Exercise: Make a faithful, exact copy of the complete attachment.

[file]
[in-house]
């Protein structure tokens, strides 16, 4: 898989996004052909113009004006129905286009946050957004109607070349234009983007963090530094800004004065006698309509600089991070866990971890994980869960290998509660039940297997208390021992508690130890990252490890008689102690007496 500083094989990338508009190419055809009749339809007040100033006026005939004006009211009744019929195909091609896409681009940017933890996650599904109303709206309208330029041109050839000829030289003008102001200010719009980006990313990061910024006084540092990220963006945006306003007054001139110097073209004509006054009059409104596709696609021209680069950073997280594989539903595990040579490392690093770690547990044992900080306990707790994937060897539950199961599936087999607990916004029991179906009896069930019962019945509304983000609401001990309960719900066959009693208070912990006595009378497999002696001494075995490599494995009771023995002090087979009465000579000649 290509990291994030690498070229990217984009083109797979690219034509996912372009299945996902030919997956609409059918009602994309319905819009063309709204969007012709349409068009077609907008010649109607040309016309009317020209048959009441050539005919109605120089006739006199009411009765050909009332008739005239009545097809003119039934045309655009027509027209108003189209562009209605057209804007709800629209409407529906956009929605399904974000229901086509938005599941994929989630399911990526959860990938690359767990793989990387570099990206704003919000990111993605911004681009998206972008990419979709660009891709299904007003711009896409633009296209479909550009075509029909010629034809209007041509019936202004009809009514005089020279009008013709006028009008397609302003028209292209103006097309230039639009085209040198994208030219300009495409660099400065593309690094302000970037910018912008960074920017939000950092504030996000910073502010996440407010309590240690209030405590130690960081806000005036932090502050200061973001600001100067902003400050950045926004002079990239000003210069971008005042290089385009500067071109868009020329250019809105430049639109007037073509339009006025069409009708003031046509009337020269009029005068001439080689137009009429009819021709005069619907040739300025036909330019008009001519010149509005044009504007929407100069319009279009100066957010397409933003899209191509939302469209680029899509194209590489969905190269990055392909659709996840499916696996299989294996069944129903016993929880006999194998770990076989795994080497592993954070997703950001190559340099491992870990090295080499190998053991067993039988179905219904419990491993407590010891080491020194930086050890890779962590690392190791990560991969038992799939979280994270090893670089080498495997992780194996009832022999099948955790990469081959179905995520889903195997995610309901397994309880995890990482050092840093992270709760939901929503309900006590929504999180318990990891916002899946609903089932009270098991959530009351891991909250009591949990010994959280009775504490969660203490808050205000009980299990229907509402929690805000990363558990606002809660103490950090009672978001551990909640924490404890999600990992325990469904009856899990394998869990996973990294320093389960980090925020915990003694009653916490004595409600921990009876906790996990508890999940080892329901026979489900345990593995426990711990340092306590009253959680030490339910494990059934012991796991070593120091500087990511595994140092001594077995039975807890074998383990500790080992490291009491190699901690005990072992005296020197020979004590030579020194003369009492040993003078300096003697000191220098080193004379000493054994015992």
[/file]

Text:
[in-house]
């Protein structure tokens, strides 16, 4: 898989996004052909113009004006129905286009946050957004109607070349234009983007963090530094800004004065006698309509600089991070866990971890994980869960290998509660039940297997208390021992508690130890990252490890008689102690007496 500083094989990338508009190419055809009749339809007040100033006026005939004006009211009744019929195909091609896409681009940017933890996650599904109303709206309208330029041109050839000829030289003008102001200010719009980006990313990061910024006084540092990220963006945006306003007054001139110097073209004509006054009059409104596709696609021209680069950073997280594989539903595990040579490392690093770690547990044992900080306990707790994937060897539950199961599936087999607990916004029991179906009896069930019962019945509304983000609401001990309960719900066959009693208070912990006595009378497999002696001494075995490599494995009771023995002090087979009465000579000649 290509990291994030690498070229990217984009083109797979690219034509996912372009299945996902030919997956609409059918009602994309319905819009063309709204969007012709349409068009077609907008010649109607040309016309009317020209048959009441050539005919109605120089006739006199009411009765050909009332008739005239009545097809003119039934045309655009027509027209108003189209562009209605057209804007709800629209409407529906956009929605399904974000229901086509938005599941994929989630399911990526959860990938690359767990793989990387570099990206704003919000990111993605911004681009998206972008990419979709660009891709299904007003711009896409633009296209479909550009075509029909010629034809209007041509019936202004009809009514005089020279009008013709006028009008397609302003028209292209103006097309230039639009085209040198994208030219300009495409660099400065593309690094302000970037910018912008960074920017939000950092504030996000910073502010996440407010309590240690209030405590130690960081806000005036932090502050200061973001600001100067902003400050950045926004002079990239000003210069971008005042290089385009500067071109868009020329250019809105430049639109007037073509339009006025069409009708003031046509009337020269009029005068001439080689137009009429009819021709005069619907040739300025036909330019008009001519010149509005044009504007929407100069319009279009100066957010397409933003899209191509939302469209680029899509194209590489969905190269990055392909659709996840499916696996299989294996069944129903016993929880006999194998770990076989795994080497592993954070997703950001190559340099491992870990090295080499190998053991067993039988179905219904419990491993407590010891080491020194930086050890890779962590690392190791990560991969038992799939979280994270090893670089080498495997992780194996009832022999099948955790990469081959179905995520889903195997995610309901397994309880995890990482050092840093992270709760939901929503309900006590929504999180318990990891916002899946609903089932009270098991959530009351891991909250009591949990010994959280009775504490969660203490808050205000009980299990229907509402929690805000990363558990606002809660103490950090009672978001551990909640924490404890999600990992325990469904009856899990394998869990996973990294320093389960980090925020915990003694009653916490004595409600921990009876906790996990508890999940080892329901026979489900345990593995426990711990340092306590009253959680030490339910494990059934012991796991070593120091500087990511595994140092001594077995039975807890074998383990500790080992490291009491190699901690005990072992005296020197020979004590030579020194003369009492040993003078300096003697000191220098080193004379000493054994015992």